Thin (FF)


Heat Rating: Sensual
Word Count: 67,096
0 Ratings (0.0)

Naomi is a thin, fashion-loving Torontonian living in a world that likes it large. Being small is her life, and she gets by day-to-day ignoring the micro grievances that surround her until they become unavoidable obstacles in her dating, family, friend, and work life.

To add to it, the new girl at work is tormenting her, and she doesn’t know who to turn to. Who is this Ami chick, and why has she taken such an intense interest in her? This isn’t what she asked for. All she wants is acceptance, respect, and a warm body to spoon on cold nights, and it’s going to take more than dressing pretty to accomplish it.

This speculative romance takes place in a world similar to our own, but with a tiny twist. Naomi will have to think large and take charge to get what she wants in life, and a pretty girl or a handsome guy on her arm would be an added bonus.

Thin (FF)
0 Ratings (0.0)

Thin (FF)


Heat Rating: Sensual
Word Count: 67,096
0 Ratings (0.0)
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Cover Art by Written Ink Designs

“I would like to introduce our newest addition to the team, Ami Sauro. She will be responsible for our social media marketing. Ami, this is our team,” Bob gives a jovial introduction.

At his cue, Ami steps forward, a modest smile across her face. “Hi!”

Dang, is she ever cute.

She has the glowing face of a sun-kissed angel, immaculate and with the most flawless complexion. Every detail of her is curated to please. Quaffed and highlighted hair. Polished nails. This woman knows what perfect posture is. A board could be tied to her back and she would offer no resistance to it.

One by one, the group crowd around, introducing themselves to her. Mitchell, the quintessential nerd in glasses, bounces from his seat, hand at the ready, outstretched to her.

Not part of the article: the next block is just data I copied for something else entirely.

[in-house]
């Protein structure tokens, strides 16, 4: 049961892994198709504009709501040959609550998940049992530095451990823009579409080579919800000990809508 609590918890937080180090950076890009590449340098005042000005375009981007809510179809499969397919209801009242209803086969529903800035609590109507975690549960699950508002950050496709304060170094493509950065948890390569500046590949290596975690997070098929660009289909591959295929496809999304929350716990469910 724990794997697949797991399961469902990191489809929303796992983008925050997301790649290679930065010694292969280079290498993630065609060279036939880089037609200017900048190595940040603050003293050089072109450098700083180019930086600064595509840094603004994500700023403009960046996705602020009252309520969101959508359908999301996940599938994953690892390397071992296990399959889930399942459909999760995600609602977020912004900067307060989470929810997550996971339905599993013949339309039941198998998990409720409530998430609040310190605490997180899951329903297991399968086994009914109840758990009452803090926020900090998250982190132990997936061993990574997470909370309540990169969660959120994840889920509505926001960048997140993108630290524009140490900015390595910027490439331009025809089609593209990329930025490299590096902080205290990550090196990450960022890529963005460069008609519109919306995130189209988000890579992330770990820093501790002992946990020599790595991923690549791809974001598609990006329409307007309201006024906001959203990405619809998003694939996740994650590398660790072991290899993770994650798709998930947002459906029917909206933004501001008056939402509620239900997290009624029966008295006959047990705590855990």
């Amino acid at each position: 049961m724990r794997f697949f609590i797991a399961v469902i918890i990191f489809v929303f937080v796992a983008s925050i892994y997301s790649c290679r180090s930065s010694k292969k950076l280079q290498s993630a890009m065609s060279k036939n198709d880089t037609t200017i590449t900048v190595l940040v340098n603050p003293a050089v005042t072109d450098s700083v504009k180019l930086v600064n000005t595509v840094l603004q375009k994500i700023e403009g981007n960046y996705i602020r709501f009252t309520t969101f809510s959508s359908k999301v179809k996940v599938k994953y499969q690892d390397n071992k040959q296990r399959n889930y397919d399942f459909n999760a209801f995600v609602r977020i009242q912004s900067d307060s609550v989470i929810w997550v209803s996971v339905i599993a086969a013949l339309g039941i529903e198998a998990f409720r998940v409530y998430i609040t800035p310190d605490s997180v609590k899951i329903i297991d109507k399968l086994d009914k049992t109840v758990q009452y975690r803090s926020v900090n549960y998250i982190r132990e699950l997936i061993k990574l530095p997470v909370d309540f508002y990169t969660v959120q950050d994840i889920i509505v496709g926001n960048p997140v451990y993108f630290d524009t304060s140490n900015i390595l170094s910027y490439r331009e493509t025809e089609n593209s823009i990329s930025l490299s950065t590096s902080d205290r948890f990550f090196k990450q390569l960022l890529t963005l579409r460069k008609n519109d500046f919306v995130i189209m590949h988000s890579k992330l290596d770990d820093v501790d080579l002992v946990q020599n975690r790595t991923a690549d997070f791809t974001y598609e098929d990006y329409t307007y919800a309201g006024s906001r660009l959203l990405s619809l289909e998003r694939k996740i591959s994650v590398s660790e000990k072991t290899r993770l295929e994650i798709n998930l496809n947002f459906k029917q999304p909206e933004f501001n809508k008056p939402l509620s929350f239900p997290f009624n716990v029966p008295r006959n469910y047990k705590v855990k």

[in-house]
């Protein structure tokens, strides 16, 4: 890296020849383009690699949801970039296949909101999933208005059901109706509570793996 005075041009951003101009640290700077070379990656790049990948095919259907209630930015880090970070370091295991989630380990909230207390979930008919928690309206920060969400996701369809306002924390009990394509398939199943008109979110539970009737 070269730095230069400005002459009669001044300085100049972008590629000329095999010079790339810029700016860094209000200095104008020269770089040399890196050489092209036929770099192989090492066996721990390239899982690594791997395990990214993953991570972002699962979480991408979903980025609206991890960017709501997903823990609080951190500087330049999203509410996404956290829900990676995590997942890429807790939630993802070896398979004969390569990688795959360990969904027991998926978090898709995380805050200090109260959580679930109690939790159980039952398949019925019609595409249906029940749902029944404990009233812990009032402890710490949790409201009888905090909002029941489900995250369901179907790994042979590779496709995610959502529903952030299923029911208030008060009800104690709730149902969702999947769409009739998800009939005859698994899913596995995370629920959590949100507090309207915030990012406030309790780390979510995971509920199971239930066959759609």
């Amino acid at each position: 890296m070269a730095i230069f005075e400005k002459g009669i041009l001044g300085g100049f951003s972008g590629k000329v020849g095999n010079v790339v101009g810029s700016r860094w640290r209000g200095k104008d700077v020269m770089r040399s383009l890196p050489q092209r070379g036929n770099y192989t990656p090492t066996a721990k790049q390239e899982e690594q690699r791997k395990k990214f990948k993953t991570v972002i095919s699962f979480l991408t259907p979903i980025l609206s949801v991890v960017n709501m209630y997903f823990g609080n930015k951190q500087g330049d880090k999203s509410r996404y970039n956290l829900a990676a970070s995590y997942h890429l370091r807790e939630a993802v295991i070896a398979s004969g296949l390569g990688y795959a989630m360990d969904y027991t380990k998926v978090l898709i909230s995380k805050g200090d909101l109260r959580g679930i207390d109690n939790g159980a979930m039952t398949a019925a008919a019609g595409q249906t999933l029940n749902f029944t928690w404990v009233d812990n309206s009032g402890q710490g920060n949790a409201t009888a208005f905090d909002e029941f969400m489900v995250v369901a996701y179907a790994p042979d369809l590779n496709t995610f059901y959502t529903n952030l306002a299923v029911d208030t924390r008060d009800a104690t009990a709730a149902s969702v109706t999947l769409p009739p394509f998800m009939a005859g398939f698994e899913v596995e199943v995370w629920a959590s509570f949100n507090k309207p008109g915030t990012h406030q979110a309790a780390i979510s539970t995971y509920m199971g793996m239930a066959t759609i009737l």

“Hi, Ami. I’m Mitchell Wald, senior marketing analyst.”

“Hello, Mitchell,” she returns the greeting. Mitchell then makes way for the next person.

“Hello. I’m David. Also, a marketing analyst,” David, our soft-spoken, recently minted Canadian, murmurs softly. He is a little socially awkward, but he has an incredible work-ethic, and he’s smart.

“Hello, David.”

She is going to have a few names to remember.

“You will be sitting between Mitchell and David. Your desk is over here.” Bob directs Ami’s eyes towards the empty spot two seats away from mine. Dread, it meant I was next.

“Naomi Duant. I do market research, mostly.” I then follow my introduction with the mandatory extension of my hand, my tiny hand with its long, spindly fingers.

“Hello, Naomi.” Ami grips her hand around mine, then I notice the falling of her eyes, down, down, down further, looking at our interlocking digits. Was she judging me? I rip my hand away.

“Good morning, Ami. Really happy I can finally meet you! I’m Maddie—” I tune Maddie out.

Why was the new girl staring at my hand? What was wrong with it that she had to spend so much more time with it than anyone else’s? Did she think it was weird? Maybe my grip was too weak? Had I dug in too hard and hurt her? Or had she noticed my rough hands, calloused from the many hours I spend pinning and sewing my outfits? I turn around to watch as she continues to make the rounds through the rest of our colleagues.

Ami is wearing what I coin as the ‘new hire attire,’ black bottoms, neutral shoes, white blouse. Give her two weeks, and then the real Ami would show through. I am not fooled. I know designer items when I see them, and this girl has them all. Her modest-looking bag, the ballet flats, the belt buckle, they are all from stores typically seen in Yorkville. Internally I am freaking out. She is one of those girls. Popular and prissy, she has passed her judgment on me, and I am dirt.

I watch as she finishes her circuit, returning to Bob’s side for further guidance. My mind is screaming, angry that I have to be subjected to high school all over again. I did not want to be anywhere near the popular girls, enduring their sanctimonious stares and poorly concealed gossip that they purposely cultivated to be within the volume that I could hear but not so loud that anyone else would notice. Why me?

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